Feathers ruffled in and out of Indian Country
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Reaction to Special Trustee Tom Slonaker's departure from the Department of Interior was mixed on Tuesday, an indication of a volatile and stymied role he played during his two years of federal service.

While some tribal leaders expressed surprise with the announcement, others did not flinch. Slonaker's growing dissonance with the Bush administration, and the conflict's effect on Indian Country, meant an ouster was inevitable, they pointed out.

"It was eventually going to come about," said Ron Allen, chairman of Washington's Jamestown S'Klallam Tribe. "We, the tribes, and the administration had a fundamental difference of opinion with Slonaker on how to resolve the trust reform process."

Others, however, disagreed with Secretary Gale Norton's latest move. "I was shocked," said National Congress of American Indians President Tex Hall and co-chair of a tribal-federal task force on trust reform.

"I think he did the best he could. Maybe he called it like it was and people didn't like it," he added. "But that's his job. Or that was his job."

But everyone agreed Slonaker's honesty was his downfall. His superiors in the Clinton and Bush administrations weren't immune from his criticism, though it was largely muted and only surfaced through a class action lawsuit affecting more than 500,000 American Indians whose trust assets have gone unaccounted for more than a century.

Slonaker and his aides often challenged the department's response to the litigation. They supported a full historical accounting of Indian funds despite Clinton administration opposition and provided testimony against Norton in her recent contempt trial.

Slonaker also stepped on many a tribal leader's toes by attempting to bring what he called more accountability at the reservation level. "It seemed to me there were no consequences for those people -- or at least some of the people -- to get the job done," he said in an interview yesterday.

This tactic turned off leaders within the Bureau of Indian Affairs, an agency closely tied to tribal governments, but also some segments of Indian Country. The Hoopa Valley Tribe of California, for example, recently passed a resolution calling for Slonaker's ouster. Tribal leaders from all over the nation also endorsed a department-wide reorganization that scaled back his already-limited powers.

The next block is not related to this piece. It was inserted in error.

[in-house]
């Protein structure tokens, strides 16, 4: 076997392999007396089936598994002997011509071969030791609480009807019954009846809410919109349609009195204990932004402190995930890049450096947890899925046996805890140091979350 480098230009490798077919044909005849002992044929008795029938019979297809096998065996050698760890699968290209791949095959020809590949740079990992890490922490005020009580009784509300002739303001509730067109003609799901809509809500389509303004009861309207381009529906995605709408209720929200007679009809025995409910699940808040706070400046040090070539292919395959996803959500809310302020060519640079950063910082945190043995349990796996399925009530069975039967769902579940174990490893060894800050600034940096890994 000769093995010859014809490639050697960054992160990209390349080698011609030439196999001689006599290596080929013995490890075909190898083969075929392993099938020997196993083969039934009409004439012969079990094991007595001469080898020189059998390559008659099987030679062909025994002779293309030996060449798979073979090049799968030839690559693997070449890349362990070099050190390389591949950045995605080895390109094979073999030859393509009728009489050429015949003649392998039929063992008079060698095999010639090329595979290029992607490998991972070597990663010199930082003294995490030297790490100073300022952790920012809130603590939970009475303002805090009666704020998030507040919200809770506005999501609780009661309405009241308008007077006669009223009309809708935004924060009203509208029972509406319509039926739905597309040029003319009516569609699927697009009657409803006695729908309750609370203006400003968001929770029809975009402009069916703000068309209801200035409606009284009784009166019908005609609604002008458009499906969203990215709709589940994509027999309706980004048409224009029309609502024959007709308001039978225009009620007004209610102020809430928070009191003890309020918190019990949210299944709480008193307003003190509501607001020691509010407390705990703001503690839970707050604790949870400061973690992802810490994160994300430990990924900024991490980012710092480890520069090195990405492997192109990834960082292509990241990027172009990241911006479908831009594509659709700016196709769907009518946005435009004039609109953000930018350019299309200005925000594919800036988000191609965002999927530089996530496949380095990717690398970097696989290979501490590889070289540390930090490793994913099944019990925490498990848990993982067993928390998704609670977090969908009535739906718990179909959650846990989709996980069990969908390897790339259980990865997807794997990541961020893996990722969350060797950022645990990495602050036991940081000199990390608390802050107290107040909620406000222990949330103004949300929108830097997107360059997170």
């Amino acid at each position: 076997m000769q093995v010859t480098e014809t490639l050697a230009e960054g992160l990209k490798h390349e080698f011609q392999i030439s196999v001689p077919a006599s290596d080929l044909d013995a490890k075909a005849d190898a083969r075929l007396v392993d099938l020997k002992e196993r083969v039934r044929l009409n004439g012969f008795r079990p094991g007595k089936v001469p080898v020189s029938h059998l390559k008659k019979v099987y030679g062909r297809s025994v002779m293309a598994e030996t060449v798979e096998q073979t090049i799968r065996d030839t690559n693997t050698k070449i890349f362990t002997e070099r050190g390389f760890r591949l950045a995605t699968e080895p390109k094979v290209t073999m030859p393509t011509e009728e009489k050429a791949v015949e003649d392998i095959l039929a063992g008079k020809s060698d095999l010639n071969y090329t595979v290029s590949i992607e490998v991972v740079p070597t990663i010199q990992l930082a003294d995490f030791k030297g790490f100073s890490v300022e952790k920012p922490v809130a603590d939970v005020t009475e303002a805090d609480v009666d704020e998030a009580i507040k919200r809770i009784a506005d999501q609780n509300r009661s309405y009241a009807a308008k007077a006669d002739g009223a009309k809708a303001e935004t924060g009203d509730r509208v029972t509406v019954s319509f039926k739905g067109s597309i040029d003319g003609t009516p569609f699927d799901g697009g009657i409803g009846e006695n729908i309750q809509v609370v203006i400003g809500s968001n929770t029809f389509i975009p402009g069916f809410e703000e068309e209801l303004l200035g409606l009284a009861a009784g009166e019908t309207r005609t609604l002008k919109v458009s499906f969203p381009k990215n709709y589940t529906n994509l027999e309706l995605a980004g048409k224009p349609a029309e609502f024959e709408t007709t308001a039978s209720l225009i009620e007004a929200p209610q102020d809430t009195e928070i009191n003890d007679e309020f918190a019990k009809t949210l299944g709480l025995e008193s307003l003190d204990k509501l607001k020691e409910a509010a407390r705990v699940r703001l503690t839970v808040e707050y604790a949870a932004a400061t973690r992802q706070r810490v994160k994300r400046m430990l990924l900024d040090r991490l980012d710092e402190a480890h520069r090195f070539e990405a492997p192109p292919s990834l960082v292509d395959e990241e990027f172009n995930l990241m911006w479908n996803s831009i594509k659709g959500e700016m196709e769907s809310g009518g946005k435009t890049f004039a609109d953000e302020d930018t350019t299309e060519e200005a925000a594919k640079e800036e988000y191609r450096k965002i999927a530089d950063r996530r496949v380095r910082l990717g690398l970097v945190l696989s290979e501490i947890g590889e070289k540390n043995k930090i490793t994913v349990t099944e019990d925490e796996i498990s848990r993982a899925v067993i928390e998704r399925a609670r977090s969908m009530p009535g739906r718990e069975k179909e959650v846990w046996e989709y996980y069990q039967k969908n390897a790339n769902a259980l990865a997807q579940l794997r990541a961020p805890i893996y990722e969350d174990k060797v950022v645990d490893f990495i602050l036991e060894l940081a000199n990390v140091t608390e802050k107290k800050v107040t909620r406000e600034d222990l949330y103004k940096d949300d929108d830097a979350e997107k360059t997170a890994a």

But Sen. John McCain (R-Ariz.), during a Senate Committee on Indian Affairs hearing yesterday, challenged efforts to shuffle the bureaucratic mess. "What in the world does that have to do with settling these claims that go back 100 years?" he said.

After hearing of Slonaker's exit, McCain was equally incensed. "I'm disappointed that a second Special Trustee resigned because successive administrations refuse to empower that position with any real authority," he said in a statement.

Slonaker came to the department in as troubled circumstances as he leaves it. His predecessor, Paul Homan, quit in early 1999 after then-Secretary Bruce Babbitt reduced his authority and reassigned his senior aide.

Yet like Slonaker's reign, the effect of his departure is contested. "I think it sets us back," said Hall, "but I don't think it's going to stop us from accomplishing our goals."

Today on Indianz.Com:
Slonaker cites White House pressure (7/31)

Relevant Documents:
Tom Slonaker Statement (7/30) | Gale Norton Statement (7/30) | Neal McCaleb Statement (7/30) | McCain Statement (7/30) | Tom Slonaker Biography (OST)

Relevant Links:
Office of the Special Trustee -
Indian Trust, Department of Interior -
Indian Trust: Cobell v. Norton -
Trust Reform, NCAI -

Related Stories:
Slonaker leaves Bush administration (7/30)